Sociocracy uses consent decision-making. 1 If people are autonomic, 2 then decision-making by consent 3 is right. But if people are autonomic, then limiting consent to policy decisions only is wrong. 4
Sociocracy is based on cybernetic principles. 5 The basic feedback model consists of input-transformation-output steps, 6 and leading-doing-measuring activities for each step. The problem is that cybernetics is a poor metaphor for living systems. 7
Notes: 1 See Sociocracy, Wikipedia, The Free Encyclopedia, 23 April 2016. (Accessed 26 April 2016) 2 There is a distinction between being autonomic, obeying self-law, and allonomic, obeying some other’s law. See Norm Hirst, Research findings to date, Autognomics Institute. (Accessed 26 April 2016) 3 Sociocracy makes a distinction between consent and consensus. Consent is defined as “no objections,” and objections are based on one’s ability to work toward the aims of the organization. See Sociocracy: Consent vs. consensus, Wikipedia, The Free Encyclopedia, 23 April 2016. (Accessed 26 April 2016) 4 All policy decisions are made by consent although the group may consent to use another decision-making method. See Sociocracy: Consent governs policy decision making (principle 1), Wikipedia, The Free Encyclopedia, 23 April 2016. (Accessed 26 April 2016) 5 Gerard Endenburg integrated his understanding of physics, cybernetics, and systems thinking, and applied these principles to human systems. See Sociocracy: In contemporary practice, Wikipedia, The Free Encyclopedia, 23 April 2016. (Accessed 26 April 2016) 6 The ideal feedback model consists of the input of information or resources, the transformation of those resources, and the output. A feedback loop of information is used to correct the process or confirm that it is accomplishing the aim. See Sharon Villines, Producing Organization: The 27 Block Chart, 2 May 2013. (Accessed 26 April 2016) 7Cybernetics is an advanced form of mechanism, but it is still a mechanism, which makes it a poor metaphor for any living system. See Elisabeth Sathouris, Ecosophy: Nature’s Guide to a Better World, Kosmos Journal, Summary 2014. (Accessed 26 April 2016). 8 Living organisms are self-making, holistic, autonomous and have no information inputs. Perception begins in acts, not inputs. Autonomy implies organisms are closed to information. Information is not a commodity. In organisms, informare (formed within) replaces information. See Norm Hirst, Research findings to date, Autognomics Institute. (Accessed 26 April 2016)
People are viewed as sensors for the organization in Holacracy (and Sociocracy 3.0):
“… individuals act as sensors (nerve endings) for the organization“ 1
“An organization … is equipped with sensors — … the human beings who energize its roles and sense reality on its behalf.“ 2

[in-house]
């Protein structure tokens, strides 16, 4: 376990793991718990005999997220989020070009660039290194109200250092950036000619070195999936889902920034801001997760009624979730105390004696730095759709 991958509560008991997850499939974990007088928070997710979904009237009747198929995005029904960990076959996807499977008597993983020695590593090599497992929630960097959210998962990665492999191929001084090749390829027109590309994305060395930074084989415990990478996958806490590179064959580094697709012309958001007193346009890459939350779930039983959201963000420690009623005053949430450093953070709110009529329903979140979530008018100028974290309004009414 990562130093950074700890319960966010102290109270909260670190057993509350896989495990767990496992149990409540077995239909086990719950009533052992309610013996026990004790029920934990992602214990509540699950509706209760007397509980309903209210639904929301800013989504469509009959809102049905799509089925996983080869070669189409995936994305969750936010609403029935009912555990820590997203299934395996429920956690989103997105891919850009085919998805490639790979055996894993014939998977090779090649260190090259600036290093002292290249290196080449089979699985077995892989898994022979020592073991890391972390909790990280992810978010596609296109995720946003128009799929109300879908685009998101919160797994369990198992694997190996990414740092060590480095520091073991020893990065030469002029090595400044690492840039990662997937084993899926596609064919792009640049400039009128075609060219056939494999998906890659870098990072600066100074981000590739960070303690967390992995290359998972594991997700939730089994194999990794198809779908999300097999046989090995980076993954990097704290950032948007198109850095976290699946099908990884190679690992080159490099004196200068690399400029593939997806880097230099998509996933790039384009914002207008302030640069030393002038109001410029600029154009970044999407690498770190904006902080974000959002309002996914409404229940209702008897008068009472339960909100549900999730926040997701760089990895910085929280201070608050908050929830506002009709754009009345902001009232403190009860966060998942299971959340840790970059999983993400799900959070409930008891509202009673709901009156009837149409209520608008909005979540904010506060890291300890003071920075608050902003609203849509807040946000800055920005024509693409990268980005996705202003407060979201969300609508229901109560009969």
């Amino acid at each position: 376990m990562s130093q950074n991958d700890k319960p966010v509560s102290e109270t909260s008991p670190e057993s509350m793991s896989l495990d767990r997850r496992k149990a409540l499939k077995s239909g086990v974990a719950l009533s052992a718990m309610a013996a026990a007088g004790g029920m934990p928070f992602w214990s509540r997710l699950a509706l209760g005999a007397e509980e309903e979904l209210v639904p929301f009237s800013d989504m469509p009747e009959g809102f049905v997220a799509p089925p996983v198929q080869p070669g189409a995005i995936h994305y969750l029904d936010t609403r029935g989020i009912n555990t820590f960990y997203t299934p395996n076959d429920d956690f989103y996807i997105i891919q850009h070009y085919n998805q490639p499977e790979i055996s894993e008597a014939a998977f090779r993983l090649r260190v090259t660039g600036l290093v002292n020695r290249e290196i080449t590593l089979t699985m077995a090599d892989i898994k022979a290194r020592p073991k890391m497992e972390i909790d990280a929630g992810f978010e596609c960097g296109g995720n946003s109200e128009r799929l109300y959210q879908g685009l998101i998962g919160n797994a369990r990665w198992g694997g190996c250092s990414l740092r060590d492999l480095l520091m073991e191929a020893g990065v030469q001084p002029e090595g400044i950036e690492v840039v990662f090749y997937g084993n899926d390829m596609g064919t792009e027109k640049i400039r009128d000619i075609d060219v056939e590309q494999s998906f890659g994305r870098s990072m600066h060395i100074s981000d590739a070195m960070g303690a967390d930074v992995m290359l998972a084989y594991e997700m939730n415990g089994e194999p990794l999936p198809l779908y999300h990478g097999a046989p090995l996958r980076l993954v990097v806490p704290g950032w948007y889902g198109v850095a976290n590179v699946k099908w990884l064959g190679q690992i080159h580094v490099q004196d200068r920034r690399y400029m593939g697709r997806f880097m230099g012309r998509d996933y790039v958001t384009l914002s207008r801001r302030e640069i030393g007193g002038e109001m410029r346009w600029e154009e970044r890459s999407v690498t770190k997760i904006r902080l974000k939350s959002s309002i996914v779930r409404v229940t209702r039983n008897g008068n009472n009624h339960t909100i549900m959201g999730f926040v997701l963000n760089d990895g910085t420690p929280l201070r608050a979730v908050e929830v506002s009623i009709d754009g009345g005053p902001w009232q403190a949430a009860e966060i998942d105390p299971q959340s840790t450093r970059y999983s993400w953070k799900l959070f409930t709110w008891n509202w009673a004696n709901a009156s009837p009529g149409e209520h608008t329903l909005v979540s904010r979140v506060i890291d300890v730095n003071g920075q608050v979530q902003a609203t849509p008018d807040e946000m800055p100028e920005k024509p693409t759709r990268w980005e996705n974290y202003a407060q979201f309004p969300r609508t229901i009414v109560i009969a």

“One powerful way … is to harness the tremendous sensing power of the human consciousness available to our organizations. … When those tensions can be processed quickly and effectively, … then the organization can benefit …“ 3
“The whole point of Holacracy is to allow an organization to better express its purpose.“ 4
“… an “organization” is an entity that exists beyond the people, with its own purpose to enact and with work to do beyond just serving the people doing that work.“ 5
“Organizations running with Holacracy are first and foremost purpose-driven … with all activities ultimately being for the sake of realizing the organization’s broader purpose. Every member then becomes a sensor for that purpose …“ 6
“The organization is depending on you, as its sensor, to give voice to the tensions you sense so that it can evolve.“ 7
“Holacracy is focused on the organization and its purpose—not on the people and their desires and needs …“ 8
“Many of the rules … are there specifically to ensure that the focus is only on what’s needed for the organization to express its purpose, … not on … anything else.” 9
“… we are installing a system in which we no longer need to lean on our connections and relationships to be able to process organizational tensions.“ 10
“… the organizational space is the result of working together role to role and governing those roles for the sake of the organization’s purpose.“ 11
“[Holacracy] keeps human values out of the organizational space, which also keeps the organization out of our human-value space.“ 12
Metaphors both reflect and influence our thinking. I think the sensor 13 metaphor leads the thinking in the wrong direction. The processing of tensions becomes primary when people are viewed as sensors, but people are neither sensors, nor actuators. 14 Alternatives to navigating via tension are navigating via awareness, 15 or navigating via the quietness within. 16 The latter is, for example, what the Quakers do in their unanimous decision-making. 17